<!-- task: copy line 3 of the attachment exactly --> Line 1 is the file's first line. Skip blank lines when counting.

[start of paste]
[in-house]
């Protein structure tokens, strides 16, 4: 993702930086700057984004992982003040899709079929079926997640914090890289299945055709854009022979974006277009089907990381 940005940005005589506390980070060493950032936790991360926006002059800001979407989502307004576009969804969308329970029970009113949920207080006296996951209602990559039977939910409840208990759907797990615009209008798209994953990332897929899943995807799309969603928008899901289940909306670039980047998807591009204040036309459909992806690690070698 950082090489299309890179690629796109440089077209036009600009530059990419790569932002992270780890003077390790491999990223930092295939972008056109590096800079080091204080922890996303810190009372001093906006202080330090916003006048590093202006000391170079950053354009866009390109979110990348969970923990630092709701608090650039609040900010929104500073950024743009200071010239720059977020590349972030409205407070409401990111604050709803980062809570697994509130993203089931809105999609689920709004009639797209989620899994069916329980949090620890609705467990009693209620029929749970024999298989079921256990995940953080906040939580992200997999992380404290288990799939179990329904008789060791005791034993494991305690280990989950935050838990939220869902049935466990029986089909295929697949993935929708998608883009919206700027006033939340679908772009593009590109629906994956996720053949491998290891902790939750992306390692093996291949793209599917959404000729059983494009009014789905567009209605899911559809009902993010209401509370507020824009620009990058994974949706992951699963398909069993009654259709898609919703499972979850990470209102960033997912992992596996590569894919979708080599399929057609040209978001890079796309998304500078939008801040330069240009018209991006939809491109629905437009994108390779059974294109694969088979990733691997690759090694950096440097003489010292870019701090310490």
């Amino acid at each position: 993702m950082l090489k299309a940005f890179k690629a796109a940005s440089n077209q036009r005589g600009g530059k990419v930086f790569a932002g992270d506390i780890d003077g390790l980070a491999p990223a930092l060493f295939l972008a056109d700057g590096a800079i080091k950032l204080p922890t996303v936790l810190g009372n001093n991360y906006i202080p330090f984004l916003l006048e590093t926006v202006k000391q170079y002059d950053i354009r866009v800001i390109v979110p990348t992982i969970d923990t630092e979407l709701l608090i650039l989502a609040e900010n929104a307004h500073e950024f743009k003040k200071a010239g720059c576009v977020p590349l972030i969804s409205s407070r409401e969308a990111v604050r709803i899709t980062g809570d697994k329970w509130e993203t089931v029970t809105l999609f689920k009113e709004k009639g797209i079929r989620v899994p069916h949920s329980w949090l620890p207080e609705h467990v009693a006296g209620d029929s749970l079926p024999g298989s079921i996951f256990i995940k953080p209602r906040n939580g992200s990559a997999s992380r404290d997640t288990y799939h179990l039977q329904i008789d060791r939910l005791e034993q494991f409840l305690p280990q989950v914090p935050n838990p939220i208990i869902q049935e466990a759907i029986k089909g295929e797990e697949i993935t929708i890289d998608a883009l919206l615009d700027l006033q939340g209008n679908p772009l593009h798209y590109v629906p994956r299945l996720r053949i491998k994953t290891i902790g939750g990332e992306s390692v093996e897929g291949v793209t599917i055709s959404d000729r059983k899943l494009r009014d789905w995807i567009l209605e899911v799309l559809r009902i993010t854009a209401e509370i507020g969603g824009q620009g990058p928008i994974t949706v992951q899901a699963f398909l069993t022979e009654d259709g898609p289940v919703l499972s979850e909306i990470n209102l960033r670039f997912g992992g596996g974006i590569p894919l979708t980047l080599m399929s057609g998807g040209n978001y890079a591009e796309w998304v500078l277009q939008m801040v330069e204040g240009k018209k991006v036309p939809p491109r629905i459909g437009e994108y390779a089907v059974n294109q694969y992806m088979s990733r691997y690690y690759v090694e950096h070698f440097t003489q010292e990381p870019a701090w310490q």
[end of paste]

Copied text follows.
């Amino acid at each position: 993702m950082l090489k299309a940005f890179k690629a796109a940005s440089n077209q036009r005589g600009g530059k990419v930086f790569a932002g992270d506390i780890d003077g390790l980070a491999p990223a930092l060493f295939l972008a056109d700057g590096a800079i080091k950032l204080p922890t996303v936790l810190g009372n001093n991360y906006i202080p330090f984004l916003l006048e590093t926006v202006k000391q170079y002059d950053i354009r866009v800001i390109v979110p990348t992982i969970d923990t630092e979407l709701l608090i650039l989502a609040e900010n929104a307004h500073e950024f743009k003040k200071a010239g720059c576009v977020p590349l972030i969804s409205s407070r409401e969308a990111v604050r709803i899709t980062g809570d697994k329970w509130e993203t089931v029970t809105l999609f689920k009113e709004k009639g797209i079929r989620v899994p069916h949920s329980w949090l620890p207080e609705h467990v009693a006296g209620d029929s749970l079926p024999g298989s079921i996951f256990i995940k953080p209602r906040n939580g992200s990559a997999s992380r404290d997640t288990y799939h179990l039977q329904i008789d060791r939910l005791e034993q494991f409840l305690p280990q989950v914090p935050n838990p939220i208990i869902q049935e466990a759907i029986k089909g295929e797990e697949i993935t929708i890289d998608a883009l919206l615009d700027l006033q939340g209008n679908p772009l593009h798209y590109v629906p994956r299945l996720r053949i491998k994953t290891i902790g939750g990332e992306s390692v093996e897929g291949v793209t599917i055709s959404d000729r059983k899943l494009r009014d789905w995807i567009l209605e899911v799309l559809r009902i993010t854009a209401e509370i507020g969603g824009q620009g990058p928008i994974t949706v992951q899901a699963f398909l069993t022979e009654d259709g898609p289940v919703l499972s979850e909306i990470n209102l960033r670039f997912g992992g596996g974006i590569p894919l979708t980047l080599m399929s057609g998807g040209n978001y890079a591009e796309w998304v500078l277009q939008m801040v330069e204040g240009k018209k991006v036309p939809p491109r629905i459909g437009e994108y390779a089907v059974n294109q694969y992806m088979s990733r691997y690690y690759v090694e950096h070698f440097t003489q010292e990381p870019a701090w310490q």